If only all those who proudly showed off their ice-bucket videos will pitch in with making Ebola a priority, and match their contributions to ALS with comparable--or even higher--contributions to fighting Ebola!

Barack Obama announced the largest humanitarian deployment by America’s armed forces to fight an infectious disease. Saying that the epidemic “is not just a threat to regional security—it’s a potential threat to global security if these countries break down”, the president began the process of sending some 3,000 American troops to set up treatment centres with 1,700 beds and to train local health workers.
A little late, yes.  But, as the old saying goes, better late than never.
 In August the World Health Organisation estimated that it would take nine months and cost $490m to contain Ebola. Now it reckons the cost has risen to over $1 billion. The longer the world prevaricates, the harder and costlier it will be to contain this outbreak.
The CDC USAID has linked its page to a list of organizations to which you can donate and help fight this outbreak.  I bypassed that and donated to Doctors Without Borders.

I challenge you to donate.


Ramesh said...

Ebola is a deadly threat to the WORLD; not just to Africa. I disagree that it is essentially a threat to the poor in Africa. All it requires if for a carrier or two to land up in the US and go unnoticed for a few days. Enough for it to cause devastation.

I am not sure the best way to help is by contributing money. As far as I know, there isn't a money shortage - because the urgent need is not to do research on a cure, but to prevent it spreading. That really requires volunteers and education of the population with a deep distrust of western medical doctors - I listened to a moving account in a BBC programme by a MSF volunteer speaking of the challenges and an actual survivor of ebola (thankfully one of the 10% ). That is why the US action of committing troops to fight the disease is probably one of the finest acts of the Obama Presidency. Your government didn't have to do it , but it did. That is the best of America on show.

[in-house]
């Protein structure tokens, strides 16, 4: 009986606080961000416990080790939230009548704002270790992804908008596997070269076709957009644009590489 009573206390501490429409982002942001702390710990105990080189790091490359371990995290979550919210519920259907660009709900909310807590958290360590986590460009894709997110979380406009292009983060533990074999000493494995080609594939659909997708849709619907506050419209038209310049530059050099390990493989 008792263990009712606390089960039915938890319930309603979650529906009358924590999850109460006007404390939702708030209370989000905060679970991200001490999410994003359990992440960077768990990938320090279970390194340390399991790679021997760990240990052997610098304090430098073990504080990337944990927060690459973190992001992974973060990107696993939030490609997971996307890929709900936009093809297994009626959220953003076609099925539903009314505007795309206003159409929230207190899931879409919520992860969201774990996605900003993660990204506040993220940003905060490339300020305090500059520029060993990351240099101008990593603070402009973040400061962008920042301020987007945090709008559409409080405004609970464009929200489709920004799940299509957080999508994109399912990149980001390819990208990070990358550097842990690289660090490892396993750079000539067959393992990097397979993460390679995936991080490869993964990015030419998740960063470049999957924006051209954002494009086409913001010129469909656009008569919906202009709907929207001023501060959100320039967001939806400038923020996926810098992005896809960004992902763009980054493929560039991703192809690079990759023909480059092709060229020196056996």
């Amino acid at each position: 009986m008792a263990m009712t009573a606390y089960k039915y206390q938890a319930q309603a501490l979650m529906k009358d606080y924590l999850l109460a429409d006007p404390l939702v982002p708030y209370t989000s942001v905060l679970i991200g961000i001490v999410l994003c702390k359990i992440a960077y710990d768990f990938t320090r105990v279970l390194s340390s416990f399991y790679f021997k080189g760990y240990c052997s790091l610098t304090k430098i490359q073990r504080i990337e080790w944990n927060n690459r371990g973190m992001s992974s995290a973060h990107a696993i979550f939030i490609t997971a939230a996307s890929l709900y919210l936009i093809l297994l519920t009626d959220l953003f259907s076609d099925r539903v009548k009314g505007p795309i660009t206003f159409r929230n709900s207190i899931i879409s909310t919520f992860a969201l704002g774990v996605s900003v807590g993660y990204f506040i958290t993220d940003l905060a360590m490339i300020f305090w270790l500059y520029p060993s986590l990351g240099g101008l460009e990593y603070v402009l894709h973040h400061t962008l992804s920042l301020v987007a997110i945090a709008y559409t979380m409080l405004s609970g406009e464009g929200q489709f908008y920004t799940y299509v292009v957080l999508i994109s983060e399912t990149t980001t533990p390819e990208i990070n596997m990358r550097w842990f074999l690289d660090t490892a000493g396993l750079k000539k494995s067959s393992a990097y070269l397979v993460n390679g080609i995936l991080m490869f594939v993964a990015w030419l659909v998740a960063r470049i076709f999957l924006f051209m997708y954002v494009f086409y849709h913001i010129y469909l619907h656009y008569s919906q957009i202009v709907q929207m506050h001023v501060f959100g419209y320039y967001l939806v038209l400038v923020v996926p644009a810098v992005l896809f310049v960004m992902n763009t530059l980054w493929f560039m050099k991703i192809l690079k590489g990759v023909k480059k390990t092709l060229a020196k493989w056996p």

Sriram Khé said...

It is a fact that it is geographically right there in a part of Africa. Yes, it can spread fast thanks to modern transport. But, the origins are not in Europe or South America. The immediacy of the threat is, by and large, only to a chunk of African countries.

And, yes, it requires money. For at least a couple of reasons:
1. It is like how donations are needed after a major cyclone batters Bangladesh. In this case too in addition to the treatment itself, there are plenty of other things that need to happen. If you look at the list of NGOs that I linked to, via USAID, you will see the kinds of different activities that are being pursued. All those require funds.
2. Organizations like Doctors Without Borders have spent so much of their resources on this that replenishment is needed for them to continue to do what they do.

The US stepping up will, in a way, also means that the US will bear a good chunk of the costs. But, don't minimize the need for donations at this point.

Sriram Khé said...

More reasons why donations matter:

"The latest WHO projection for November is 20,000 cases, along with the worry that the disease could become endemic in Africa. A new Centers for Disease Control and Prevention model, which assumes that Ebola cases are underreported by a factor of 2.5, projects 1.4 million people could be infected with Ebola by January. This worst-case scenario could become a reality, experts say, if the situation in West Africa continues to deteriorate."